Zynga's Gamble: Royal Flush or a Bluff?
After seemingly endless arguing among investors and analysts regarding mobile gaming innovator Zynga , the market appears to have settled on a positive affection, as the stock soared yesterday following the company's announcement that it would begin its real money gambling service in the U.K. The gambling concept sounds like a possible saving grace for the beleaguered tech firm, with revenue potential that could bring the company from market pariah to darling status in no time. However, this is the very beginning of a very large, risky undertaking. Should investors buy now, or wait until the online gambling space becomes clearer?
For tech and growth investors, the concept of online gambling is downright mouthwatering. Take, for example, 888, an existing online real money gambling company. The 888 Poker game has roughly 3,000 average active users, and generated $87.5 million in revenue for 2012. That's almost $30,000 per user, annually. The company credits its growth to mobile expansion. Zynga hauled in $1.28 billion last year, and has an incredible scale advantage over 888. Zynga Poker, the company's fake money gambling game, has 102,000 active users. Now, there will not be 100% conversion from fake to real, and the gambling program is only currently launching in the U.K., but we can extrapolate this data out to give us an idea of the potential.
If Zynga were able to leverage just 10% of their active Poker users into real money gamblers, that could potentially bring in an addition $300 million in revenue -- just from poker. Is this some oversimplified math? Of course, but it gives us a rough idea of the addressable market and what they can earn per user.
Plenty of risk remains
The numbers above are enough to excite even the most conservative investors, especially considering the fact that the company's stock remains close to its all-time lows. But before you hit the buy button, keep in mind that there remain both macro-level and company-specific risks.
Online gambling in the United States is still a "TBD" issue -- and there will be plenty of competition from well-funded, more diversified gaming companies such as Wynn . One option, as noted in a Forbes article, is for Zynga to partner with Wynn to leverage the former's technology with the latter's deep gaming experience. This, to me, is a better way to manage the inherent risk.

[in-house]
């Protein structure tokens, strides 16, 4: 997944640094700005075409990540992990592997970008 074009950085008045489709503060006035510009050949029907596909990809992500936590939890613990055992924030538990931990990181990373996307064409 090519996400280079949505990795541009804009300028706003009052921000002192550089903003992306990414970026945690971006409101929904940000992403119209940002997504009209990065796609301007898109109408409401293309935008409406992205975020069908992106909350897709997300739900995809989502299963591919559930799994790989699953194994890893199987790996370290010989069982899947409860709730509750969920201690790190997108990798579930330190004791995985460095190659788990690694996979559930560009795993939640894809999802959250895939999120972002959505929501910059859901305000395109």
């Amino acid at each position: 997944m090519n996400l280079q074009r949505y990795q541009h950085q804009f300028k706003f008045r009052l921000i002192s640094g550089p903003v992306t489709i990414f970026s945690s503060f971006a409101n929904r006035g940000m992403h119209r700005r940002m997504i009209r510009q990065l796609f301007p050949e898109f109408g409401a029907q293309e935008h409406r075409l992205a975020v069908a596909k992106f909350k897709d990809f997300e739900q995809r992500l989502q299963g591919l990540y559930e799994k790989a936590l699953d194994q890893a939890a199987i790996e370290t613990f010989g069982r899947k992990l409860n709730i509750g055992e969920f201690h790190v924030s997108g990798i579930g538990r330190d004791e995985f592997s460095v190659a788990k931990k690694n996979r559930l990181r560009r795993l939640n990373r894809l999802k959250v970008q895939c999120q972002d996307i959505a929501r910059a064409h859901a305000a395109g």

Zynga itself does not have a stellar management track record. Not even a year ago, the company paid $100 million for one-hit-wonder OMGPOP—creator of Draw Something. That acquisition was almost completely written down. The mobile gaming industry, while quickly growing and potentially lucrative, moves incredibly fast and consumer preferences tend to change with the wind. Major investments in any one game could prove to be poor uses of capital.
Foolish bottom line
As an analyst who thoroughly dislikes Zynga, I am compelled by the gambling foray. If it becomes legal in the U.S., and the company makes a strategic partnership with a more seasoned gambling company, this could become a cash-flow cow. At this time, though, I would wait for more developments and lucidity regarding regulation.
More on Zynga from The Motley Fool
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The article Zynga's Gamble: Royal Flush or a Bluff? originally appeared on Fool.com.Fool contributor Michael Lewis has no position in any stocks mentioned. The Motley Fool has no position in any of the stocks mentioned. Try any of our Foolish newsletter services free for 30 days. We Fools may not all hold the same opinions, but we all believe that considering a diverse range of insights makes us better investors. The Motley Fool has a disclosure policy.
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